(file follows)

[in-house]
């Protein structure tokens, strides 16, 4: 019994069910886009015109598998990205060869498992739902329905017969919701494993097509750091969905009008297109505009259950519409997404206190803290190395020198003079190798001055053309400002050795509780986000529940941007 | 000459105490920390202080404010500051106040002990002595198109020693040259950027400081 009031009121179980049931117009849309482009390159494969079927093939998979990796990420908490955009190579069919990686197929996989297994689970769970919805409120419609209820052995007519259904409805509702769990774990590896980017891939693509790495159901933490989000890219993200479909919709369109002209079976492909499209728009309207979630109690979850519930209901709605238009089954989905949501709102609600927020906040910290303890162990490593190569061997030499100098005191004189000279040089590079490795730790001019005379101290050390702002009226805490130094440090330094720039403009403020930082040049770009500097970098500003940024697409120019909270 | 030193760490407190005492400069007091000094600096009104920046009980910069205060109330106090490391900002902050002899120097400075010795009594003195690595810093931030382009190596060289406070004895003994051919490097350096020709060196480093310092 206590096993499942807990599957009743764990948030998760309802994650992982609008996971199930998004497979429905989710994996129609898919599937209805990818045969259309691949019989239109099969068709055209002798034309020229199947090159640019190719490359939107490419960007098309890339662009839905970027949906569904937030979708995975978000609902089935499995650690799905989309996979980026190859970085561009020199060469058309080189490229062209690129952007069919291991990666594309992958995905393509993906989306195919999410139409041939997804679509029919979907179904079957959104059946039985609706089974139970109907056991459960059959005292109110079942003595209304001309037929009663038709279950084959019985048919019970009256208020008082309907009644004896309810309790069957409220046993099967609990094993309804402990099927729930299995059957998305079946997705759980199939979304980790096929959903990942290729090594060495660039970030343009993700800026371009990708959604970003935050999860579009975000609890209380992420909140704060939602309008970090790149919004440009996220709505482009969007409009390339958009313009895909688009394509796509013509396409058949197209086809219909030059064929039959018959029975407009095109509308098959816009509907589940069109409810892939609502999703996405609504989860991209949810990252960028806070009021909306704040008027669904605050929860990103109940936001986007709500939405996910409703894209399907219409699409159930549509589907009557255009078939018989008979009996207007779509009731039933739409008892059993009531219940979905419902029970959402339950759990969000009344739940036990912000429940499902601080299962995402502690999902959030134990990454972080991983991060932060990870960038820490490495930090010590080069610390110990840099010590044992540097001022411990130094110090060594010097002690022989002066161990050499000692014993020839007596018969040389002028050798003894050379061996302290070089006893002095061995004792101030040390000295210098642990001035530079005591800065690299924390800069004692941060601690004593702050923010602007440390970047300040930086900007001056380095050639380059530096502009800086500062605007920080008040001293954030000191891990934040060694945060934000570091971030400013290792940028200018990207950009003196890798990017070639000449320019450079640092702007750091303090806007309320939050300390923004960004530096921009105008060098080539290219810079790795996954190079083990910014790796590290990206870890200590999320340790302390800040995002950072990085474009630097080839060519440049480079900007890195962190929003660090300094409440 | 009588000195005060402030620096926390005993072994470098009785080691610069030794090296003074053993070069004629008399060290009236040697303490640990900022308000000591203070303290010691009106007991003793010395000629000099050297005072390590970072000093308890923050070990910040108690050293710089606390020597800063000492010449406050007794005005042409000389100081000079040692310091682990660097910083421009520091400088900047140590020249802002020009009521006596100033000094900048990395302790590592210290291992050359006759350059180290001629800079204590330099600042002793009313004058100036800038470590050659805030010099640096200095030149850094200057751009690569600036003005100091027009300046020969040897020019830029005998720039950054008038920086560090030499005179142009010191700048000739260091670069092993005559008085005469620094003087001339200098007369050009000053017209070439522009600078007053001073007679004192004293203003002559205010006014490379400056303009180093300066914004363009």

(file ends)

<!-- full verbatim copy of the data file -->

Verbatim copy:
[in-house]
């Protein structure tokens, strides 16, 4: 019994069910886009015109598998990205060869498992739902329905017969919701494993097509750091969905009008297109505009259950519409997404206190803290190395020198003079190798001055053309400002050795509780986000529940941007 | 000459105490920390202080404010500051106040002990002595198109020693040259950027400081 009031009121179980049931117009849309482009390159494969079927093939998979990796990420908490955009190579069919990686197929996989297994689970769970919805409120419609209820052995007519259904409805509702769990774990590896980017891939693509790495159901933490989000890219993200479909919709369109002209079976492909499209728009309207979630109690979850519930209901709605238009089954989905949501709102609600927020906040910290303890162990490593190569061997030499100098005191004189000279040089590079490795730790001019005379101290050390702002009226805490130094440090330094720039403009403020930082040049770009500097970098500003940024697409120019909270 | 030193760490407190005492400069007091000094600096009104920046009980910069205060109330106090490391900002902050002899120097400075010795009594003195690595810093931030382009190596060289406070004895003994051919490097350096020709060196480093310092 206590096993499942807990599957009743764990948030998760309802994650992982609008996971199930998004497979429905989710994996129609898919599937209805990818045969259309691949019989239109099969068709055209002798034309020229199947090159640019190719490359939107490419960007098309890339662009839905970027949906569904937030979708995975978000609902089935499995650690799905989309996979980026190859970085561009020199060469058309080189490229062209690129952007069919291991990666594309992958995905393509993906989306195919999410139409041939997804679509029919979907179904079957959104059946039985609706089974139970109907056991459960059959005292109110079942003595209304001309037929009663038709279950084959019985048919019970009256208020008082309907009644004896309810309790069957409220046993099967609990094993309804402990099927729930299995059957998305079946997705759980199939979304980790096929959903990942290729090594060495660039970030343009993700800026371009990708959604970003935050999860579009975000609890209380992420909140704060939602309008970090790149919004440009996220709505482009969007409009390339958009313009895909688009394509796509013509396409058949197209086809219909030059064929039959018959029975407009095109509308098959816009509907589940069109409810892939609502999703996405609504989860991209949810990252960028806070009021909306704040008027669904605050929860990103109940936001986007709500939405996910409703894209399907219409699409159930549509589907009557255009078939018989008979009996207007779509009731039933739409008892059993009531219940979905419902029970959402339950759990969000009344739940036990912000429940499902601080299962995402502690999902959030134990990454972080991983991060932060990870960038820490490495930090010590080069610390110990840099010590044992540097001022411990130094110090060594010097002690022989002066161990050499000692014993020839007596018969040389002028050798003894050379061996302290070089006893002095061995004792101030040390000295210098642990001035530079005591800065690299924390800069004692941060601690004593702050923010602007440390970047300040930086900007001056380095050639380059530096502009800086500062605007920080008040001293954030000191891990934040060694945060934000570091971030400013290792940028200018990207950009003196890798990017070639000449320019450079640092702007750091303090806007309320939050300390923004960004530096921009105008060098080539290219810079790795996954190079083990910014790796590290990206870890200590999320340790302390800040995002950072990085474009630097080839060519440049480079900007890195962190929003660090300094409440 | 009588000195005060402030620096926390005993072994470098009785080691610069030794090296003074053993070069004629008399060290009236040697303490640990900022308000000591203070303290010691009106007991003793010395000629000099050297005072390590970072000093308890923050070990910040108690050293710089606390020597800063000492010449406050007794005005042409000389100081000079040692310091682990660097910083421009520091400088900047140590020249802002020009009521006596100033000094900048990395302790590592210290291992050359006759350059180290001629800079204590330099600042002793009313004058100036800038470590050659805030010099640096200095030149850094200057751009690569600036003005100091027009300046020969040897020019830029005998720039950054008038920086560090030499005179142009010191700048000739260091670069092993005559008085005469620094003087001339200098007369050009000053017209070439522009600078007053001073007679004192004293203003002559205010006014490379400056303009180093300066914004363009």